Top 10 Things to Do This Summer for Your Home and Health

1      Plant a shade tree. A tree absorbs carbon dioxide, improves air quality, and controls flooding by minimizing runoff and topsoil loss. If located right it can offer free air conditioning on a sunny day for you and your home.

2      Switch all your light bulbs to LEDs (or at least CFLs) to reduce unnecessary heat gain from lights in your home. The average residential lighting energy usage is about 15% of your total energy use. Conventional light bulbs waste most of that energy as heat. An incandescent bulb gives off 90 percent of its energy as heat, while a compact fluorescent bulb wastes 80 percent as heat. LEDs remain cool. led

3  attic insulation    Insulate your attic. If your attic is like most, it could use an extra blanket. Most homes have fiberglass or blown cellulose insulation with no air sealing. With the simple idea that hot air rises, getting your attic insulated right and air tight will improve your energy efficiency along with improving comfort and energy efficiency.

4      Air-seal your electrical outlets. Since we know that positive pressure always wants to go negative we know air movement is going to happen in your home through gaps and cracks. Sealing up those holes will protect your health and improve your energy efficiency.

5      Exhaust fans. Managing the humidity in your home is difficult at best. Higher humidity in the home pushes us to adjust the thermostat instead of focusing on energy usage to improve comfort. Running the exhaust fan during and for 10 minutes after your morning shower and the exhaust hood while you are cooking is a first line of defense in keeping the humidity low in your home. Better even is to connect the exhaust fan to a humidistat so it runs anytime humidity gets higher than optimal in your home.

6      Fix leaky faucets and toilets. Wasting potable water is a huge problem in our goal of being efficient. It not only hurts us on monthly bills but also costs us a precious resource and burdens our infrastructure. Leaks can account for 10,000 gallons of wasted water in a home every year – or enough to fill a backyard swimming pool.

7      Lower the temperature on your hot water heater. Most water heaters come set at 140 degrees when installed while most households only need them to be set at 120 degrees. Turning back the thermostat on your hot water heater can protect against scalding, cut your energy bill, and lengthen the life of your water heater.

8      Collect Rainwater Rainwater is better for your plants because it is naturally soft and free of chlorine, fluoride, and other chemicals. Reducing runoff also minimizes the amount of water flowing into the sewer system and local waterways – this runoff can contain pesticides and fertilizers which is damaging to the eco-system.rain water harvesting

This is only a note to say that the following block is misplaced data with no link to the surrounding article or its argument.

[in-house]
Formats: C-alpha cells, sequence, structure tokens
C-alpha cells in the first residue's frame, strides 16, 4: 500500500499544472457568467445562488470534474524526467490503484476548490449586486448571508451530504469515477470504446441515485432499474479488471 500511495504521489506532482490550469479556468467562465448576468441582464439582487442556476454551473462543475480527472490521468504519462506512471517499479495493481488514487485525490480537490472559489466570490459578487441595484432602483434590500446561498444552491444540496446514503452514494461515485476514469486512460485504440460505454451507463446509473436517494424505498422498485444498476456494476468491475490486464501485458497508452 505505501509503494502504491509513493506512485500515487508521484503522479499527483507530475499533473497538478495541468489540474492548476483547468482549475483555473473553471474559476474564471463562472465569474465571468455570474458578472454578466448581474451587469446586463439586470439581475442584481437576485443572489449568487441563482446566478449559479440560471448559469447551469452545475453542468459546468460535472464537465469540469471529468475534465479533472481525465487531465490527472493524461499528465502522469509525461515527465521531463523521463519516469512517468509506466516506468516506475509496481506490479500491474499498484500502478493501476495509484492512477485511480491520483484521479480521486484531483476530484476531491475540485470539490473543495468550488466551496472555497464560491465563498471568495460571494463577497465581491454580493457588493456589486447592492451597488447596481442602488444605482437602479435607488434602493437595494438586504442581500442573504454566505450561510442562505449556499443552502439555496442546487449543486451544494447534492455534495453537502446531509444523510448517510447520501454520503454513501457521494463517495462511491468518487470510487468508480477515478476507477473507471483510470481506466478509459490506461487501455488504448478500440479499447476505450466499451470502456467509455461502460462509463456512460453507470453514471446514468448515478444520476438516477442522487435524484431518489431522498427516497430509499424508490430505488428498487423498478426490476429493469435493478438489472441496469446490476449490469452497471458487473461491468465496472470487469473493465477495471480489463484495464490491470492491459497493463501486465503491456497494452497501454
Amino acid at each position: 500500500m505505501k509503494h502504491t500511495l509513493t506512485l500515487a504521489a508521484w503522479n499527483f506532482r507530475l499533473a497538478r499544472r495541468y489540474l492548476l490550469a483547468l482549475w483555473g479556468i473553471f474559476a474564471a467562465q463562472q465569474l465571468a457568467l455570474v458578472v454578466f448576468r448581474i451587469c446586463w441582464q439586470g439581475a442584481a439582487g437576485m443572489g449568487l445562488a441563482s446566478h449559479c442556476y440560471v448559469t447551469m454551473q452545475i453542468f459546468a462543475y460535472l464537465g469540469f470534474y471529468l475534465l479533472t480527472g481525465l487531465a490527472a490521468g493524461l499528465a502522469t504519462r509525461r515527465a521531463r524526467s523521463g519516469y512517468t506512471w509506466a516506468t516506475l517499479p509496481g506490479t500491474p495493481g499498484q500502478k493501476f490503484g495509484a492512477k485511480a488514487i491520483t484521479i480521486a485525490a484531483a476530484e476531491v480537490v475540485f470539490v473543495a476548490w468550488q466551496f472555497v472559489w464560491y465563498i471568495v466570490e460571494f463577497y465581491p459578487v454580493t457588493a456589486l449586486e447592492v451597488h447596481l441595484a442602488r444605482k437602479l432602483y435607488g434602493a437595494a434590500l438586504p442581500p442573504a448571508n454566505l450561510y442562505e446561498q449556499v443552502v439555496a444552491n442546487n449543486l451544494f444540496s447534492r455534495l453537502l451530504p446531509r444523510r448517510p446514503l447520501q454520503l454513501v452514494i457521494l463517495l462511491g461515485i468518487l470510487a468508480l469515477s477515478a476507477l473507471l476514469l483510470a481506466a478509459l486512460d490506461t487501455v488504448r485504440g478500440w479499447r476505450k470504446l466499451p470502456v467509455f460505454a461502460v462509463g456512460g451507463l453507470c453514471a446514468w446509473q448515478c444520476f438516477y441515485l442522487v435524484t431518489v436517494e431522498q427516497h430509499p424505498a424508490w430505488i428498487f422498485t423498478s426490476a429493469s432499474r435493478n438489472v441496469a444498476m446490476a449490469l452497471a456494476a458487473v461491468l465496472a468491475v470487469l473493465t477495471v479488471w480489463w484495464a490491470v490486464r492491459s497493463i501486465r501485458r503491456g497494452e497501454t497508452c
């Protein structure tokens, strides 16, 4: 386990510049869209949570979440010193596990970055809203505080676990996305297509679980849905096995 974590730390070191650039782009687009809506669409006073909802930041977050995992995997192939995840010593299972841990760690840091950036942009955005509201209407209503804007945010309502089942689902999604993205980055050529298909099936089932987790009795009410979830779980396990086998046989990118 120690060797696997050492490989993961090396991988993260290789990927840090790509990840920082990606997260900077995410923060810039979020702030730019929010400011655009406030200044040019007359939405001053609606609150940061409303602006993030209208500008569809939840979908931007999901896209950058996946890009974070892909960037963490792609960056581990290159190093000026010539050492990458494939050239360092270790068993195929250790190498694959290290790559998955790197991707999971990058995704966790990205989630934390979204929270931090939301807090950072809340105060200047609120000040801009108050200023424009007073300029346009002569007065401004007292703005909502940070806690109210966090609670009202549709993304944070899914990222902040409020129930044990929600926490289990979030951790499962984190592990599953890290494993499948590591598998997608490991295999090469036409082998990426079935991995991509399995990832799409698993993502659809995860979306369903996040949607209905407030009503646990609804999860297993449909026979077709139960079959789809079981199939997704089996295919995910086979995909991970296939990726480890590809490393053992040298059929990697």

9      Close the curtains Using curtains, shades, and / or shutters can greatly improve your home’s ability to fight off those high summer temperatures and help maintain a comfortable home.

10   Use Solar Energy to reduce your impact on the grid. When building new, plan your home for solar in the future even if you are not going to install it initially. Solar energy is renewable, efficient, and getting more affordable every day.

Harrisonburg solar design

Shenandoah Sunshine: Harvesting Solar Power in the Valley

Tapping the power of the sun?  No more utility bills? The Climate Action Alliance of the Valley is sponsoring the second in a series of programs addressing the alternatives to fossil fuels.  “Shenandoah Sunshine: Harvesting Solar Power in the Valley,” will be presented Tuesday, February 28th, 2012 from 6-7:30 PM at the Massanutten Regional Library in Harrisonburg.


Is solar power a panacea or a piece of the puzzle?  Four local experts will discuss opportunities for small-scale solar power generation in institutions, churches, businesses and homes.


The first speaker, Anthony Smith, President and CEO of Secure Futures, LLC, will speak on “Developing Solar Power at Eastern Mennonite University and Washington and Lee University: Building Power for Solar in Virginia.”  Secure Futures of Staunton, VA, specializes in “making clean renewable solar power affordable for colleges, universities and other non-profit institutions.”


James Leaman, the second speaker, is a professor at EMU’s Department of Business and Economics.  He is also chair of the Creation Care Council of Parkview Mennonite Church, and has facilitated the acquisition of solar panels for his church.  Dr. Leaman will speak about “Photovoltaic Solar for Churches.”


Our third speaker, Charles Hendricks, is a LEED credentialed architect with The Gaines Group, PLC.  His firm has been awarded the Best Green Designer award by the Virginia Sustainable Building Network due to their “long commitment to the promotion of green building and sustainable development principles in Central Virginia.” Hendricks will speak on “Business Matters: Solar Photovoltaic That Makes Cents.”


The final speaker is Matthew Huffman, founder of Huffman Electrical Systems of Swoope, VA.  He has designed and installed almost 50 solar electric systems for homes, cabins, RVs, etc, over the past seven years.  He will offer “A Homeowner’s Guide to the Solar System.”


A short question and answer period will follow the presentations. For more information, write  .